Siya Mukerji is flying back on Wednesday, Urvi Khaitan is staying back, Ishika Seal has cancelled her ticket and Rohini Mitra doesn’t know what to do.
Scores of students from Calcutta and their parents have been forced to reschedule or rejig their travel plans to and from Delhi at the last minute because of the uncertainty over admissions to Delhi University.
According to a conservative estimate, more than 30 per cent of the applicants at DU are from Bengal and most of them are in a quandary over the stand-off with the University Grants Commission (UGC) that has led colleges to postpone admissions by at least a week.
The UGC had given the university and its 64 colleges time till Monday to junk the four-year undergraduate programme introduced last year. The regulator threatened to stop grants to DU and the colleges if its directive wasn’t followed, citing a law that allows it to de-recognise degrees awarded by the university.
Colleges under DU were scheduled to announce their cut-off marks on Monday evening and the admission process was to start on Tuesday.
Siya Mukerji and her mother Saswati are taking a flight back to Calcutta on Wednesday because of the uncertainty. “My mother and I reached Delhi on Monday morning and were supposed to fly back on Saturday. She has taken leave from work but we have had to change our plans. How long can she be on leave without knowing when admissions will start?” said Siya, who passed ISC from La Martiniere for Girls.
Urvi Khaitan, who has applied for admission to St. Stephen’s College and DU, has tentatively decided to stay put in Delhi until the second week of July. “I had my economics interview at St. Stephen’s on June 20 and the one for history is scheduled for July 1. The college has said the admission list is provisional. Till the stand-off ends, I wouldn’t know whether I have made it to the college of my choice,” said Urvi, who scored 98.75 per cent in ISC.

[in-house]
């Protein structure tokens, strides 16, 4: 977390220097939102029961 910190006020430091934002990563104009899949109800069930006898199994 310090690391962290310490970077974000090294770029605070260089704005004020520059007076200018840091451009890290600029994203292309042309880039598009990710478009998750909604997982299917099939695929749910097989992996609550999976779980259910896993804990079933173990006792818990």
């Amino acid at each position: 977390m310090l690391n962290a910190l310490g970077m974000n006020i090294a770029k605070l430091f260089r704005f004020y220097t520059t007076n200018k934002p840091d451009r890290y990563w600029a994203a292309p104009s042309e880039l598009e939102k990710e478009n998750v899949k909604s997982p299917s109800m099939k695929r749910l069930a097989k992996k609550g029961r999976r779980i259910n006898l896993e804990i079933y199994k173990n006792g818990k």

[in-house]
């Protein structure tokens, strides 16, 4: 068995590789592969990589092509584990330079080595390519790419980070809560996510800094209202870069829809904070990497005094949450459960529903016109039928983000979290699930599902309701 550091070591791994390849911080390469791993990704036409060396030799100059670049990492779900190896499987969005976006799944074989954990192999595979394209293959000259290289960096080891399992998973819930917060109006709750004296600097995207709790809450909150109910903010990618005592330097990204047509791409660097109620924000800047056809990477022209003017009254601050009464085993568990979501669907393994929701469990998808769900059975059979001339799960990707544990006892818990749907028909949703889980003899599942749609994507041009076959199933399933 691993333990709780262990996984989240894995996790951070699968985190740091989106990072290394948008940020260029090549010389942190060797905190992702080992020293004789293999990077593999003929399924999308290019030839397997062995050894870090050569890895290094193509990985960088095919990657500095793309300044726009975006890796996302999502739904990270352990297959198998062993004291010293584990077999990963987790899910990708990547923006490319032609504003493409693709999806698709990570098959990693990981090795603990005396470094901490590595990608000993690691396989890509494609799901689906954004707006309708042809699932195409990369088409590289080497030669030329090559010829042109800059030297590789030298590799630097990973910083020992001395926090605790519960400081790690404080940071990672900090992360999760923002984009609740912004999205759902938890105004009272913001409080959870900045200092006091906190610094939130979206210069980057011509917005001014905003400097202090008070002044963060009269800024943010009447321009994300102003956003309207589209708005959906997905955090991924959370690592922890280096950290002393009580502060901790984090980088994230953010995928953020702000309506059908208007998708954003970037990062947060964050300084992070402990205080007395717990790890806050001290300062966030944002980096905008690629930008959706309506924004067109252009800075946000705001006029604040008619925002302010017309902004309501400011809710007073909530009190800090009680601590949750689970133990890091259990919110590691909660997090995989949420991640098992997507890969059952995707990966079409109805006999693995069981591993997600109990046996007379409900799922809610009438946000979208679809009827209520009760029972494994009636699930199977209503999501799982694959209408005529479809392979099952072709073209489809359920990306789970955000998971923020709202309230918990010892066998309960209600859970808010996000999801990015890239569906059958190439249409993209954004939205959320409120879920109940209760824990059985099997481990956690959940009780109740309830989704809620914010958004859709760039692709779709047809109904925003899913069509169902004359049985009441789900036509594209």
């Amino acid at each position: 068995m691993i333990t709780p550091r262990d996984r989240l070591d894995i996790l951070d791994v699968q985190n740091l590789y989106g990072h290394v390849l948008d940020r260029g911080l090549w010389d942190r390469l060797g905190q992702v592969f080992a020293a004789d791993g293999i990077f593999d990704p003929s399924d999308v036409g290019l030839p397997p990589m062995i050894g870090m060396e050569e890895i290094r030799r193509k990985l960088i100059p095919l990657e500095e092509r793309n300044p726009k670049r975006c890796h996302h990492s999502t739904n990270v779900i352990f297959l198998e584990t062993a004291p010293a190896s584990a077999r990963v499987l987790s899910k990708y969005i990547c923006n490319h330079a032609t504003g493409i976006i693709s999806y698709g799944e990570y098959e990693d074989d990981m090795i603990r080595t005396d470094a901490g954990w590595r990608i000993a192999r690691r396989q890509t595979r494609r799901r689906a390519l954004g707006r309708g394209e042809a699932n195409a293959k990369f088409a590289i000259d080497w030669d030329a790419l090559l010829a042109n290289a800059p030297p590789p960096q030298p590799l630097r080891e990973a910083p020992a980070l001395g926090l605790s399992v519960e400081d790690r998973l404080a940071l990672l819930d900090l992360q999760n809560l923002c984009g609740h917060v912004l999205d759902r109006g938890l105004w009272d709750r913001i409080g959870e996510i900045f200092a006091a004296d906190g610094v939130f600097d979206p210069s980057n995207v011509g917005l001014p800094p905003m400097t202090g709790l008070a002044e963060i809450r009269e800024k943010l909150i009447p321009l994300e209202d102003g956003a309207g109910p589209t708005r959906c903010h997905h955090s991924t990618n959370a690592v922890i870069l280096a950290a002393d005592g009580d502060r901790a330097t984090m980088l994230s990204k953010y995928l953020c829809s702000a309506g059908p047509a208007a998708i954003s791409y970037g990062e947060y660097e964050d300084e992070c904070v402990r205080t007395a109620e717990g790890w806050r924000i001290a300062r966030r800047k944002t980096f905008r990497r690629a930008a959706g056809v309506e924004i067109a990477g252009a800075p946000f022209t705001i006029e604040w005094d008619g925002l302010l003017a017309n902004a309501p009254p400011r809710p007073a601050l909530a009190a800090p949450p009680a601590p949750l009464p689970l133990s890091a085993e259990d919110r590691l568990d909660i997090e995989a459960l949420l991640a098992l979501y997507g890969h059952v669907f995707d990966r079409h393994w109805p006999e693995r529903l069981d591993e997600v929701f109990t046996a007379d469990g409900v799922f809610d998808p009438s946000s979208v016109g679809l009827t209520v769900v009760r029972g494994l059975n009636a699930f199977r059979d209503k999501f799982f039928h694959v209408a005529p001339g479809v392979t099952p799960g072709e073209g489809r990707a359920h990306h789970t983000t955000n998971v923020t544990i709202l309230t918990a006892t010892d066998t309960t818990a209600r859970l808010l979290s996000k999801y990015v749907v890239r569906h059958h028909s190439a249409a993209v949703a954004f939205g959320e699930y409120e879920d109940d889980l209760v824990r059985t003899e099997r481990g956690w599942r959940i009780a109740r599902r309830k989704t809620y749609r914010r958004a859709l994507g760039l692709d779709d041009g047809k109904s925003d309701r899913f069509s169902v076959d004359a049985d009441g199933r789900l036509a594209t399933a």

Calcutta might be hailed as the cultural and intellectual capital but many of the brighter students from the city prefer Delhi for their higher education because of the lack of opportunities and infrastructure in Bengal. Politics on college campuses in the state is another deterrent.
According to an official of the higher education department, nearly 20,000 students leave Bengal every year to pursue undergraduate courses in general streams, engineering, medical and other professional and job-oriented courses such as mass communication and fashion and interior design.
Admissions being postponed at DU means many parents and their wards have had to spend extra on travel and lodging. Siya and her mother bought return tickets to Calcutta for Rs 22,000. “We will have to spend on tickets again once the dates are declared,” Siya said.
Ishika Seal, who aspires to study sociology at DU, had a ticket worth Rs 12,000 for June 25. She has lost Rs 8,000 in cancelling that ticket along with the one for her return. “We cancelled the tickets because there was no point in going while the stand-off lasts,” said Ishika’s mother Madhumita, the vice-principal of a reputable south Calcutta school.
“The reason for me to choose Delhi over Calcutta for my daughter is the wide range of opportunities available there in terms of internship and placements. Besides, student politics in Calcutta is not what my daughter would find easy to adjust to.”
But students fear that the longer the stalemate continues, greater the chance of DU admissions clashing with the dates for applying to colleges in Calcutta. Ishika has an interview at Loreto College scheduled for July 5.
Presidency University’s admission list is to be published on June 30, followed by open-house counselling sessions on July 7 and 8. The admission dates are July 14 to 16.
“I reached Delhi on Monday but I feel there is no point returning now because there can be developments here anytime. However, I will have to be back in Calcutta for my interview at Loreto College on July 7,” said Rohini.